It seemed like everything was going so well and then rapidly took a quick downward turn. But when you stop and think about it, you have known for a while that the relationship was not working out. So what do you do? How do you know if it is really time to break up?
Knowing when to break up is a difficult decision. Key factors to include in this discernment are timing, arguments and incompatibility.
It’s important to start this discernment by considering your current status in life. Are you in a major transition in your faith, school or career? Is there a lot going on interiorly that needs to be sorted through? Is it the right time to bring someone into such a messy situation?
Sometimes relationships don’t work out because there is a mismatch in each other’s timing in life. One might be ready for marriage, and the other might have just ended a bad relationship. One might be moving to a new town in a few months and might not be ready to commit to a long-distance relationship. It can cause much heartache, but if you trust in God’s will, then you will begin to see how it wasn’t meant to be.
When assessing the relationship, it is important to begin feeling a certain sense of ease. Yes, every relationship has disagreements. In fact, not disagreeing from time to time is a sign of dishonesty and passivity, which is equally unhealthy for a relationship. Therefore, what you want to assess is the frequency, intensity and duration of those arguments.
Are you fighting too often? How do you know? According to researcher Dr. John Gottman the answer is to maintain a minimum of five positive interactions for every negative interaction. This “5:1 Ratio” is a good tool to assess how much is too much: staying above that line is wonderful, going below it is a bad sign for a relationship.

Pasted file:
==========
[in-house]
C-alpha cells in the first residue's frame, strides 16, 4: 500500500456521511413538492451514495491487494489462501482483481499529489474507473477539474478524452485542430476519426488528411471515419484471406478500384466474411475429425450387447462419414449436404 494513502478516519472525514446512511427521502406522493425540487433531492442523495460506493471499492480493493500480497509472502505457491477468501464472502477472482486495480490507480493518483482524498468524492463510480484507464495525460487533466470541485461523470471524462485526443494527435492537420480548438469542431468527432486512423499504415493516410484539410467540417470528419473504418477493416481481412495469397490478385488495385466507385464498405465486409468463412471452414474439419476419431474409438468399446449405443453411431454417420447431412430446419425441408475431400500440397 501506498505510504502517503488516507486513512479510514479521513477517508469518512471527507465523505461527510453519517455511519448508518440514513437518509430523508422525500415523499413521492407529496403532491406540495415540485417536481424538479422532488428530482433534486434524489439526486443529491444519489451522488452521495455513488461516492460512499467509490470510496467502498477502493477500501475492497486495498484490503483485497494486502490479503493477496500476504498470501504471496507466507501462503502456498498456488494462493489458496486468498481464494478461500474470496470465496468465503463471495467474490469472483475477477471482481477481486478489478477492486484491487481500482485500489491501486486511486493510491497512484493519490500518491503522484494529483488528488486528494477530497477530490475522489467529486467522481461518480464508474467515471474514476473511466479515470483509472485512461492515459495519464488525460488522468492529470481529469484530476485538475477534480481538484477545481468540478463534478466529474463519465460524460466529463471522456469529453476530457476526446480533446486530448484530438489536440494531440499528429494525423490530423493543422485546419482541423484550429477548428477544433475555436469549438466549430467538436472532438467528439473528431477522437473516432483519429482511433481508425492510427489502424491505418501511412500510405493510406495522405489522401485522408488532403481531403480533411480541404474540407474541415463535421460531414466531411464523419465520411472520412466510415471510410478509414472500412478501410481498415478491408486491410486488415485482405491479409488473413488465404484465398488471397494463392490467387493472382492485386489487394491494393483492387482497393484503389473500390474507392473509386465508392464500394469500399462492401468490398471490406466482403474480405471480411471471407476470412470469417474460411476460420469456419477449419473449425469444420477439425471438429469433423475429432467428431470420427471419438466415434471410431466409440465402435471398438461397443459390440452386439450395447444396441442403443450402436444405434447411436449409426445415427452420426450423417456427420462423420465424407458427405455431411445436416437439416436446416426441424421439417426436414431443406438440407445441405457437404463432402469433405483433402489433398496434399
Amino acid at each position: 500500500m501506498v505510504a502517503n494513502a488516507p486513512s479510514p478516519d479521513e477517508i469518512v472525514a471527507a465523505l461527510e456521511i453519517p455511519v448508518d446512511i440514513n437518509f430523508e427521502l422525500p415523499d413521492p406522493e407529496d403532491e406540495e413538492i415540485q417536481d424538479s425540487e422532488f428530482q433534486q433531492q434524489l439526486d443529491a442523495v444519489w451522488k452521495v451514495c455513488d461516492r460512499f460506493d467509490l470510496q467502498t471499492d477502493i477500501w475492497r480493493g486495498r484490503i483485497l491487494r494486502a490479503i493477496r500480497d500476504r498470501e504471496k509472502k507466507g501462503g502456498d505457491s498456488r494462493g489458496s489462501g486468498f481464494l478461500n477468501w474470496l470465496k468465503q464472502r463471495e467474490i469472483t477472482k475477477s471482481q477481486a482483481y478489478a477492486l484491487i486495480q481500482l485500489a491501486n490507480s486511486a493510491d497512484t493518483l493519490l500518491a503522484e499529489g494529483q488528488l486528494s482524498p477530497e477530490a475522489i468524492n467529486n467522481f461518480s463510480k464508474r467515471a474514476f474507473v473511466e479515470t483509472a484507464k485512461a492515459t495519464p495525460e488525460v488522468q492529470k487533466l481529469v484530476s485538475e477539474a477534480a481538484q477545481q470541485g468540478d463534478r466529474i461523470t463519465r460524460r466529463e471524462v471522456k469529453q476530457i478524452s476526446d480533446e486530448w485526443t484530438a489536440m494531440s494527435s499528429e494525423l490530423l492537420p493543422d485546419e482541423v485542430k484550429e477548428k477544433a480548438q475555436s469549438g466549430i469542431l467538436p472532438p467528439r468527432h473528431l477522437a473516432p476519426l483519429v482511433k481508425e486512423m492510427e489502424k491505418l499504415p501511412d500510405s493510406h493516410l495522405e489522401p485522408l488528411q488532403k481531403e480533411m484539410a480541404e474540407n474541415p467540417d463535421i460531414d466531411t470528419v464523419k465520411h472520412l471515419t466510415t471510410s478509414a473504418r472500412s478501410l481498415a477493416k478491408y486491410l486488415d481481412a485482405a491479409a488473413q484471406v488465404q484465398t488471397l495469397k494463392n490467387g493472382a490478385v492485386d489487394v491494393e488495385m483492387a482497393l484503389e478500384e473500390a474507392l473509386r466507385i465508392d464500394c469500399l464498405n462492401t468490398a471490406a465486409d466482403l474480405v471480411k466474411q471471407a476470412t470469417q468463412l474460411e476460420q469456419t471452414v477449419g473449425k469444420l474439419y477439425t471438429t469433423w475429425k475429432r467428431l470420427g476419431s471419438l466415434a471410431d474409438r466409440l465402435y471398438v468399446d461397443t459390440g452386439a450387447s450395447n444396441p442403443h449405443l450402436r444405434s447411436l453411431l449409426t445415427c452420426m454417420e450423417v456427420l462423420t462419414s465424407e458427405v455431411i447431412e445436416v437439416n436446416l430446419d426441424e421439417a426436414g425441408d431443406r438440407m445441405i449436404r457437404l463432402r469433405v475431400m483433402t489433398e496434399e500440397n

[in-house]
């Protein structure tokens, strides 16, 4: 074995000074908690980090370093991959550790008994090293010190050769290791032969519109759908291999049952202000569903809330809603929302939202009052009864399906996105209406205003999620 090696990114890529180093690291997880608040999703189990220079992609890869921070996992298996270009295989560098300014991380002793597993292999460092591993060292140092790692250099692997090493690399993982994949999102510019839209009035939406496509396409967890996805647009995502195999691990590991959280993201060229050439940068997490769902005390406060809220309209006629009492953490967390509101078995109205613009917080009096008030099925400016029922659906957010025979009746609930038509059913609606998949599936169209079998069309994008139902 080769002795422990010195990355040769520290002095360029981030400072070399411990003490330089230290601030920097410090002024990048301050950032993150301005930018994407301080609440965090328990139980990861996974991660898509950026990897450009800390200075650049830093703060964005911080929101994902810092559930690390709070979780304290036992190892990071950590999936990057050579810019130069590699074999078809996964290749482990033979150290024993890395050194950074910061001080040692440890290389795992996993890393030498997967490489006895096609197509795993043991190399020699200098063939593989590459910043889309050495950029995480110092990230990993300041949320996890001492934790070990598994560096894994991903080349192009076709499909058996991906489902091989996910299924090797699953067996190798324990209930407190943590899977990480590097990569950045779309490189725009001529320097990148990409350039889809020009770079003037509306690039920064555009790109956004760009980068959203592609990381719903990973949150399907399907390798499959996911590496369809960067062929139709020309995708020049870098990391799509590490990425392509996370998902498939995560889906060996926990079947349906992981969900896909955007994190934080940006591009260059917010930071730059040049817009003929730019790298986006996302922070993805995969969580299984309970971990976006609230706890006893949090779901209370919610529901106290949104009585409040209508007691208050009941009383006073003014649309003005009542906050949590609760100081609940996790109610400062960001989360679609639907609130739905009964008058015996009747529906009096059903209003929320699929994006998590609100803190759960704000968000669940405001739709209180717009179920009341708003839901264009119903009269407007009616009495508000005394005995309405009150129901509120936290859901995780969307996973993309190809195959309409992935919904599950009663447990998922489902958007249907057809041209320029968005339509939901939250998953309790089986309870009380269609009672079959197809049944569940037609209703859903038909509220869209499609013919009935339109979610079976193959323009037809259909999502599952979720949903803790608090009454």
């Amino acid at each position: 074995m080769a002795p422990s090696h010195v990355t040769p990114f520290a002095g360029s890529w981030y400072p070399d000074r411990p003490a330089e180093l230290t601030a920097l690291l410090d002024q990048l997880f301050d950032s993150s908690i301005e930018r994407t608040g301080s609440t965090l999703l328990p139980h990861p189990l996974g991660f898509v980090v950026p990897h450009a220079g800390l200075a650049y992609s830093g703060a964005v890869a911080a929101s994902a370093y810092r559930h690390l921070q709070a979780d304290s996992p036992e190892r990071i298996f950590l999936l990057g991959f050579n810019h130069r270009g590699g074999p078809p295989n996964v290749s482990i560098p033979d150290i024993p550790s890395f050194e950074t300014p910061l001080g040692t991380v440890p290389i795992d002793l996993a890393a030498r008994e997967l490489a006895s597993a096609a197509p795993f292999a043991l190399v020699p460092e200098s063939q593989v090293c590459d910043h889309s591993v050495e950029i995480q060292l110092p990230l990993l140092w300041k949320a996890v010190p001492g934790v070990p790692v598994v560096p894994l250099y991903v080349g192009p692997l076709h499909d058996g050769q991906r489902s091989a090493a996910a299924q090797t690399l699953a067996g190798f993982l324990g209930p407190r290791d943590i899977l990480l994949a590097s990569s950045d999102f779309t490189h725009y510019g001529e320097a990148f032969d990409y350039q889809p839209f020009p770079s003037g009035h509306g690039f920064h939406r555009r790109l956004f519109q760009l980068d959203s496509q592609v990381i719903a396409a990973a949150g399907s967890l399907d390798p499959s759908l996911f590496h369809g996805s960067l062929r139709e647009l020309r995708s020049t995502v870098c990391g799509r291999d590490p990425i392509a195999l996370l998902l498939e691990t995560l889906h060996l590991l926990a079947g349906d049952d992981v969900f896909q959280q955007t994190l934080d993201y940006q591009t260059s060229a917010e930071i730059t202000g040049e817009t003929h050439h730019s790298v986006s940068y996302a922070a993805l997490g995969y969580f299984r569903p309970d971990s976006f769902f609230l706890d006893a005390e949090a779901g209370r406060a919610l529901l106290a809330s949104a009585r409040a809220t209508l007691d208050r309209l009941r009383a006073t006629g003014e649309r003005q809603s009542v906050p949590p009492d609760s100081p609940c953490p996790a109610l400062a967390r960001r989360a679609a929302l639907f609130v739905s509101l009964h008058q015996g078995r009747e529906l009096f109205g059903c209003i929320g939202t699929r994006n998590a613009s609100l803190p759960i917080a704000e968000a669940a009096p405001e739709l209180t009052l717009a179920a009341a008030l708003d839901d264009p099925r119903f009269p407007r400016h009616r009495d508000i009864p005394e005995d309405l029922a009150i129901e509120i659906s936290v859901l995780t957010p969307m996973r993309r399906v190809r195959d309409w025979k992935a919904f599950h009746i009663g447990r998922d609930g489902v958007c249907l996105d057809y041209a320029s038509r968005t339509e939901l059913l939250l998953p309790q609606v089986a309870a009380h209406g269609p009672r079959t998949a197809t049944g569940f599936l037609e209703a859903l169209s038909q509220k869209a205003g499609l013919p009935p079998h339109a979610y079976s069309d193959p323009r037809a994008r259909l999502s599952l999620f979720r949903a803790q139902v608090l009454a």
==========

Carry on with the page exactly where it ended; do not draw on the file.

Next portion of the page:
How intense are the fights? What are the nature of your arguments? Are there insults and name calling? Do you feel belittled and disrespected? Again, every couple has some disagreement, but it shouldn’t always lead to screaming or threats of violence (or actual violence); those are not signs of health for a relationship.
Lastly, how long do those arguments last? Is it a few minutes or a few days? Can you rebound from them? Can you process them afterward and feel some type of reconciliation or understanding? These are all things that you should consider, because if you are fighting often, the intensity of the arguments can escalate quickly, and you can’t seem to shake them off as easily, then those are all indicators that things are not going well.
This is measured over time. If you are having a rough patch because of new stress in life, that is different than being this way for a whole year. Once you become aware of an issue, address it and give yourselves an opportunity to change. If things don’t get better after three months despite your best efforts, then you have your answer.
Sometimes, relationships fail simply because the personality differences are too much to overcome. And, yes, this can really hurt, because you could be wildly attracted to a girl that you know you need to break up with. They say “opposites attract,” and while that is true, you should see those differences as complementary not combative. You ultimately are looking for someone who brings to the relationship what you are lacking and vice versa.
Yet, even with those differences there should be some common ground. Is there agreement regarding faith and morals? Is there agreement regarding politics? Do you have shared interests and hobbies? Do you want the same number of kids? Do you agree about where you want to live? Is there mutual respect when talking about these things, or is one person forcing an agenda? If you two have wildly different answers on those issues, chalk it up to simply being incompatible and move on.
When considering a future with someone, take everything to prayer, talk with a trusted friend, and have conversations with your boyfriend/girlfriend. Grace comes through engagement and trust that God will lead you through this crazy journey toward marriage.
Dr. Mario Sacasa is a marriage and family counselor and associate director for the Willwoods Faith and Marriage apostolate. He hosts the Always Hope podcast. Read more on the Catholic Dating 101 series here.